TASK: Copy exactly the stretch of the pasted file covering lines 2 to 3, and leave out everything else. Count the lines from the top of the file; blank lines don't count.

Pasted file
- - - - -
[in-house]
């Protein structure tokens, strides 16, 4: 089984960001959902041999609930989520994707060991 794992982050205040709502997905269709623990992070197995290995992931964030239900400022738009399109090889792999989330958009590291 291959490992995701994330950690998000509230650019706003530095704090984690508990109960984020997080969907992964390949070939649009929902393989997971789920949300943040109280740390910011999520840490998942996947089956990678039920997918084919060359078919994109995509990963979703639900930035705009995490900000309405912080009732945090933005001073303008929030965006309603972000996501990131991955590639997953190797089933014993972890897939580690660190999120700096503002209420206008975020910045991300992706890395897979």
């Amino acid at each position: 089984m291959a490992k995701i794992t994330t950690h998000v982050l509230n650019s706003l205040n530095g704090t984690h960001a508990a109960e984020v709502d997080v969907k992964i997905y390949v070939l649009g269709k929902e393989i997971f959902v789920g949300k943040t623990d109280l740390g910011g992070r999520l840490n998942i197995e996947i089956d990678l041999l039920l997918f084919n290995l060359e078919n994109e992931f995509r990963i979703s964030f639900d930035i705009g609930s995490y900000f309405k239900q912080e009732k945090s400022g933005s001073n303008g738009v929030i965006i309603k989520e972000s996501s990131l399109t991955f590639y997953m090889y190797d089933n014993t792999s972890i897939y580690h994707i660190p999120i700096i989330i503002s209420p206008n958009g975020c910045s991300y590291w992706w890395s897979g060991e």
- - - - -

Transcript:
């Protein structure tokens, strides 16, 4: 089984960001959902041999609930989520994707060991 794992982050205040709502997905269709623990992070197995290995992931964030239900400022738009399109090889792999989330958009590291 291959490992995701994330950690998000509230650019706003530095704090984690508990109960984020997080969907992964390949070939649009929902393989997971789920949300943040109280740390910011999520840490998942996947089956990678039920997918084919060359078919994109995509990963979703639900930035705009995490900000309405912080009732945090933005001073303008929030965006309603972000996501990131991955590639997953190797089933014993972890897939580690660190999120700096503002209420206008975020910045991300992706890395897979």
């Amino acid at each position: 089984m291959a490992k995701i794992t994330t950690h998000v982050l509230n650019s706003l205040n530095g704090t984690h960001a508990a109960e984020v709502d997080v969907k992964i997905y390949v070939l649009g269709k929902e393989i997971f959902v789920g949300k943040t623990d109280l740390g910011g992070r999520l840490n998942i197995e996947i089956d990678l041999l039920l997918f084919n290995l060359e078919n994109e992931f995509r990963i979703s964030f639900d930035i705009g609930s995490y900000f309405k239900q912080e009732k945090s400022g933005s001073n303008g738009v929030i965006i309603k989520e972000s996501s990131l399109t991955f590639y997953m090889y190797d089933n014993t792999s972890i897939y580690h994707i660190p999120i700096i989330i503002s209420p206008n958009g975020c910045s991300y590291w992706w890395s897979g060991e």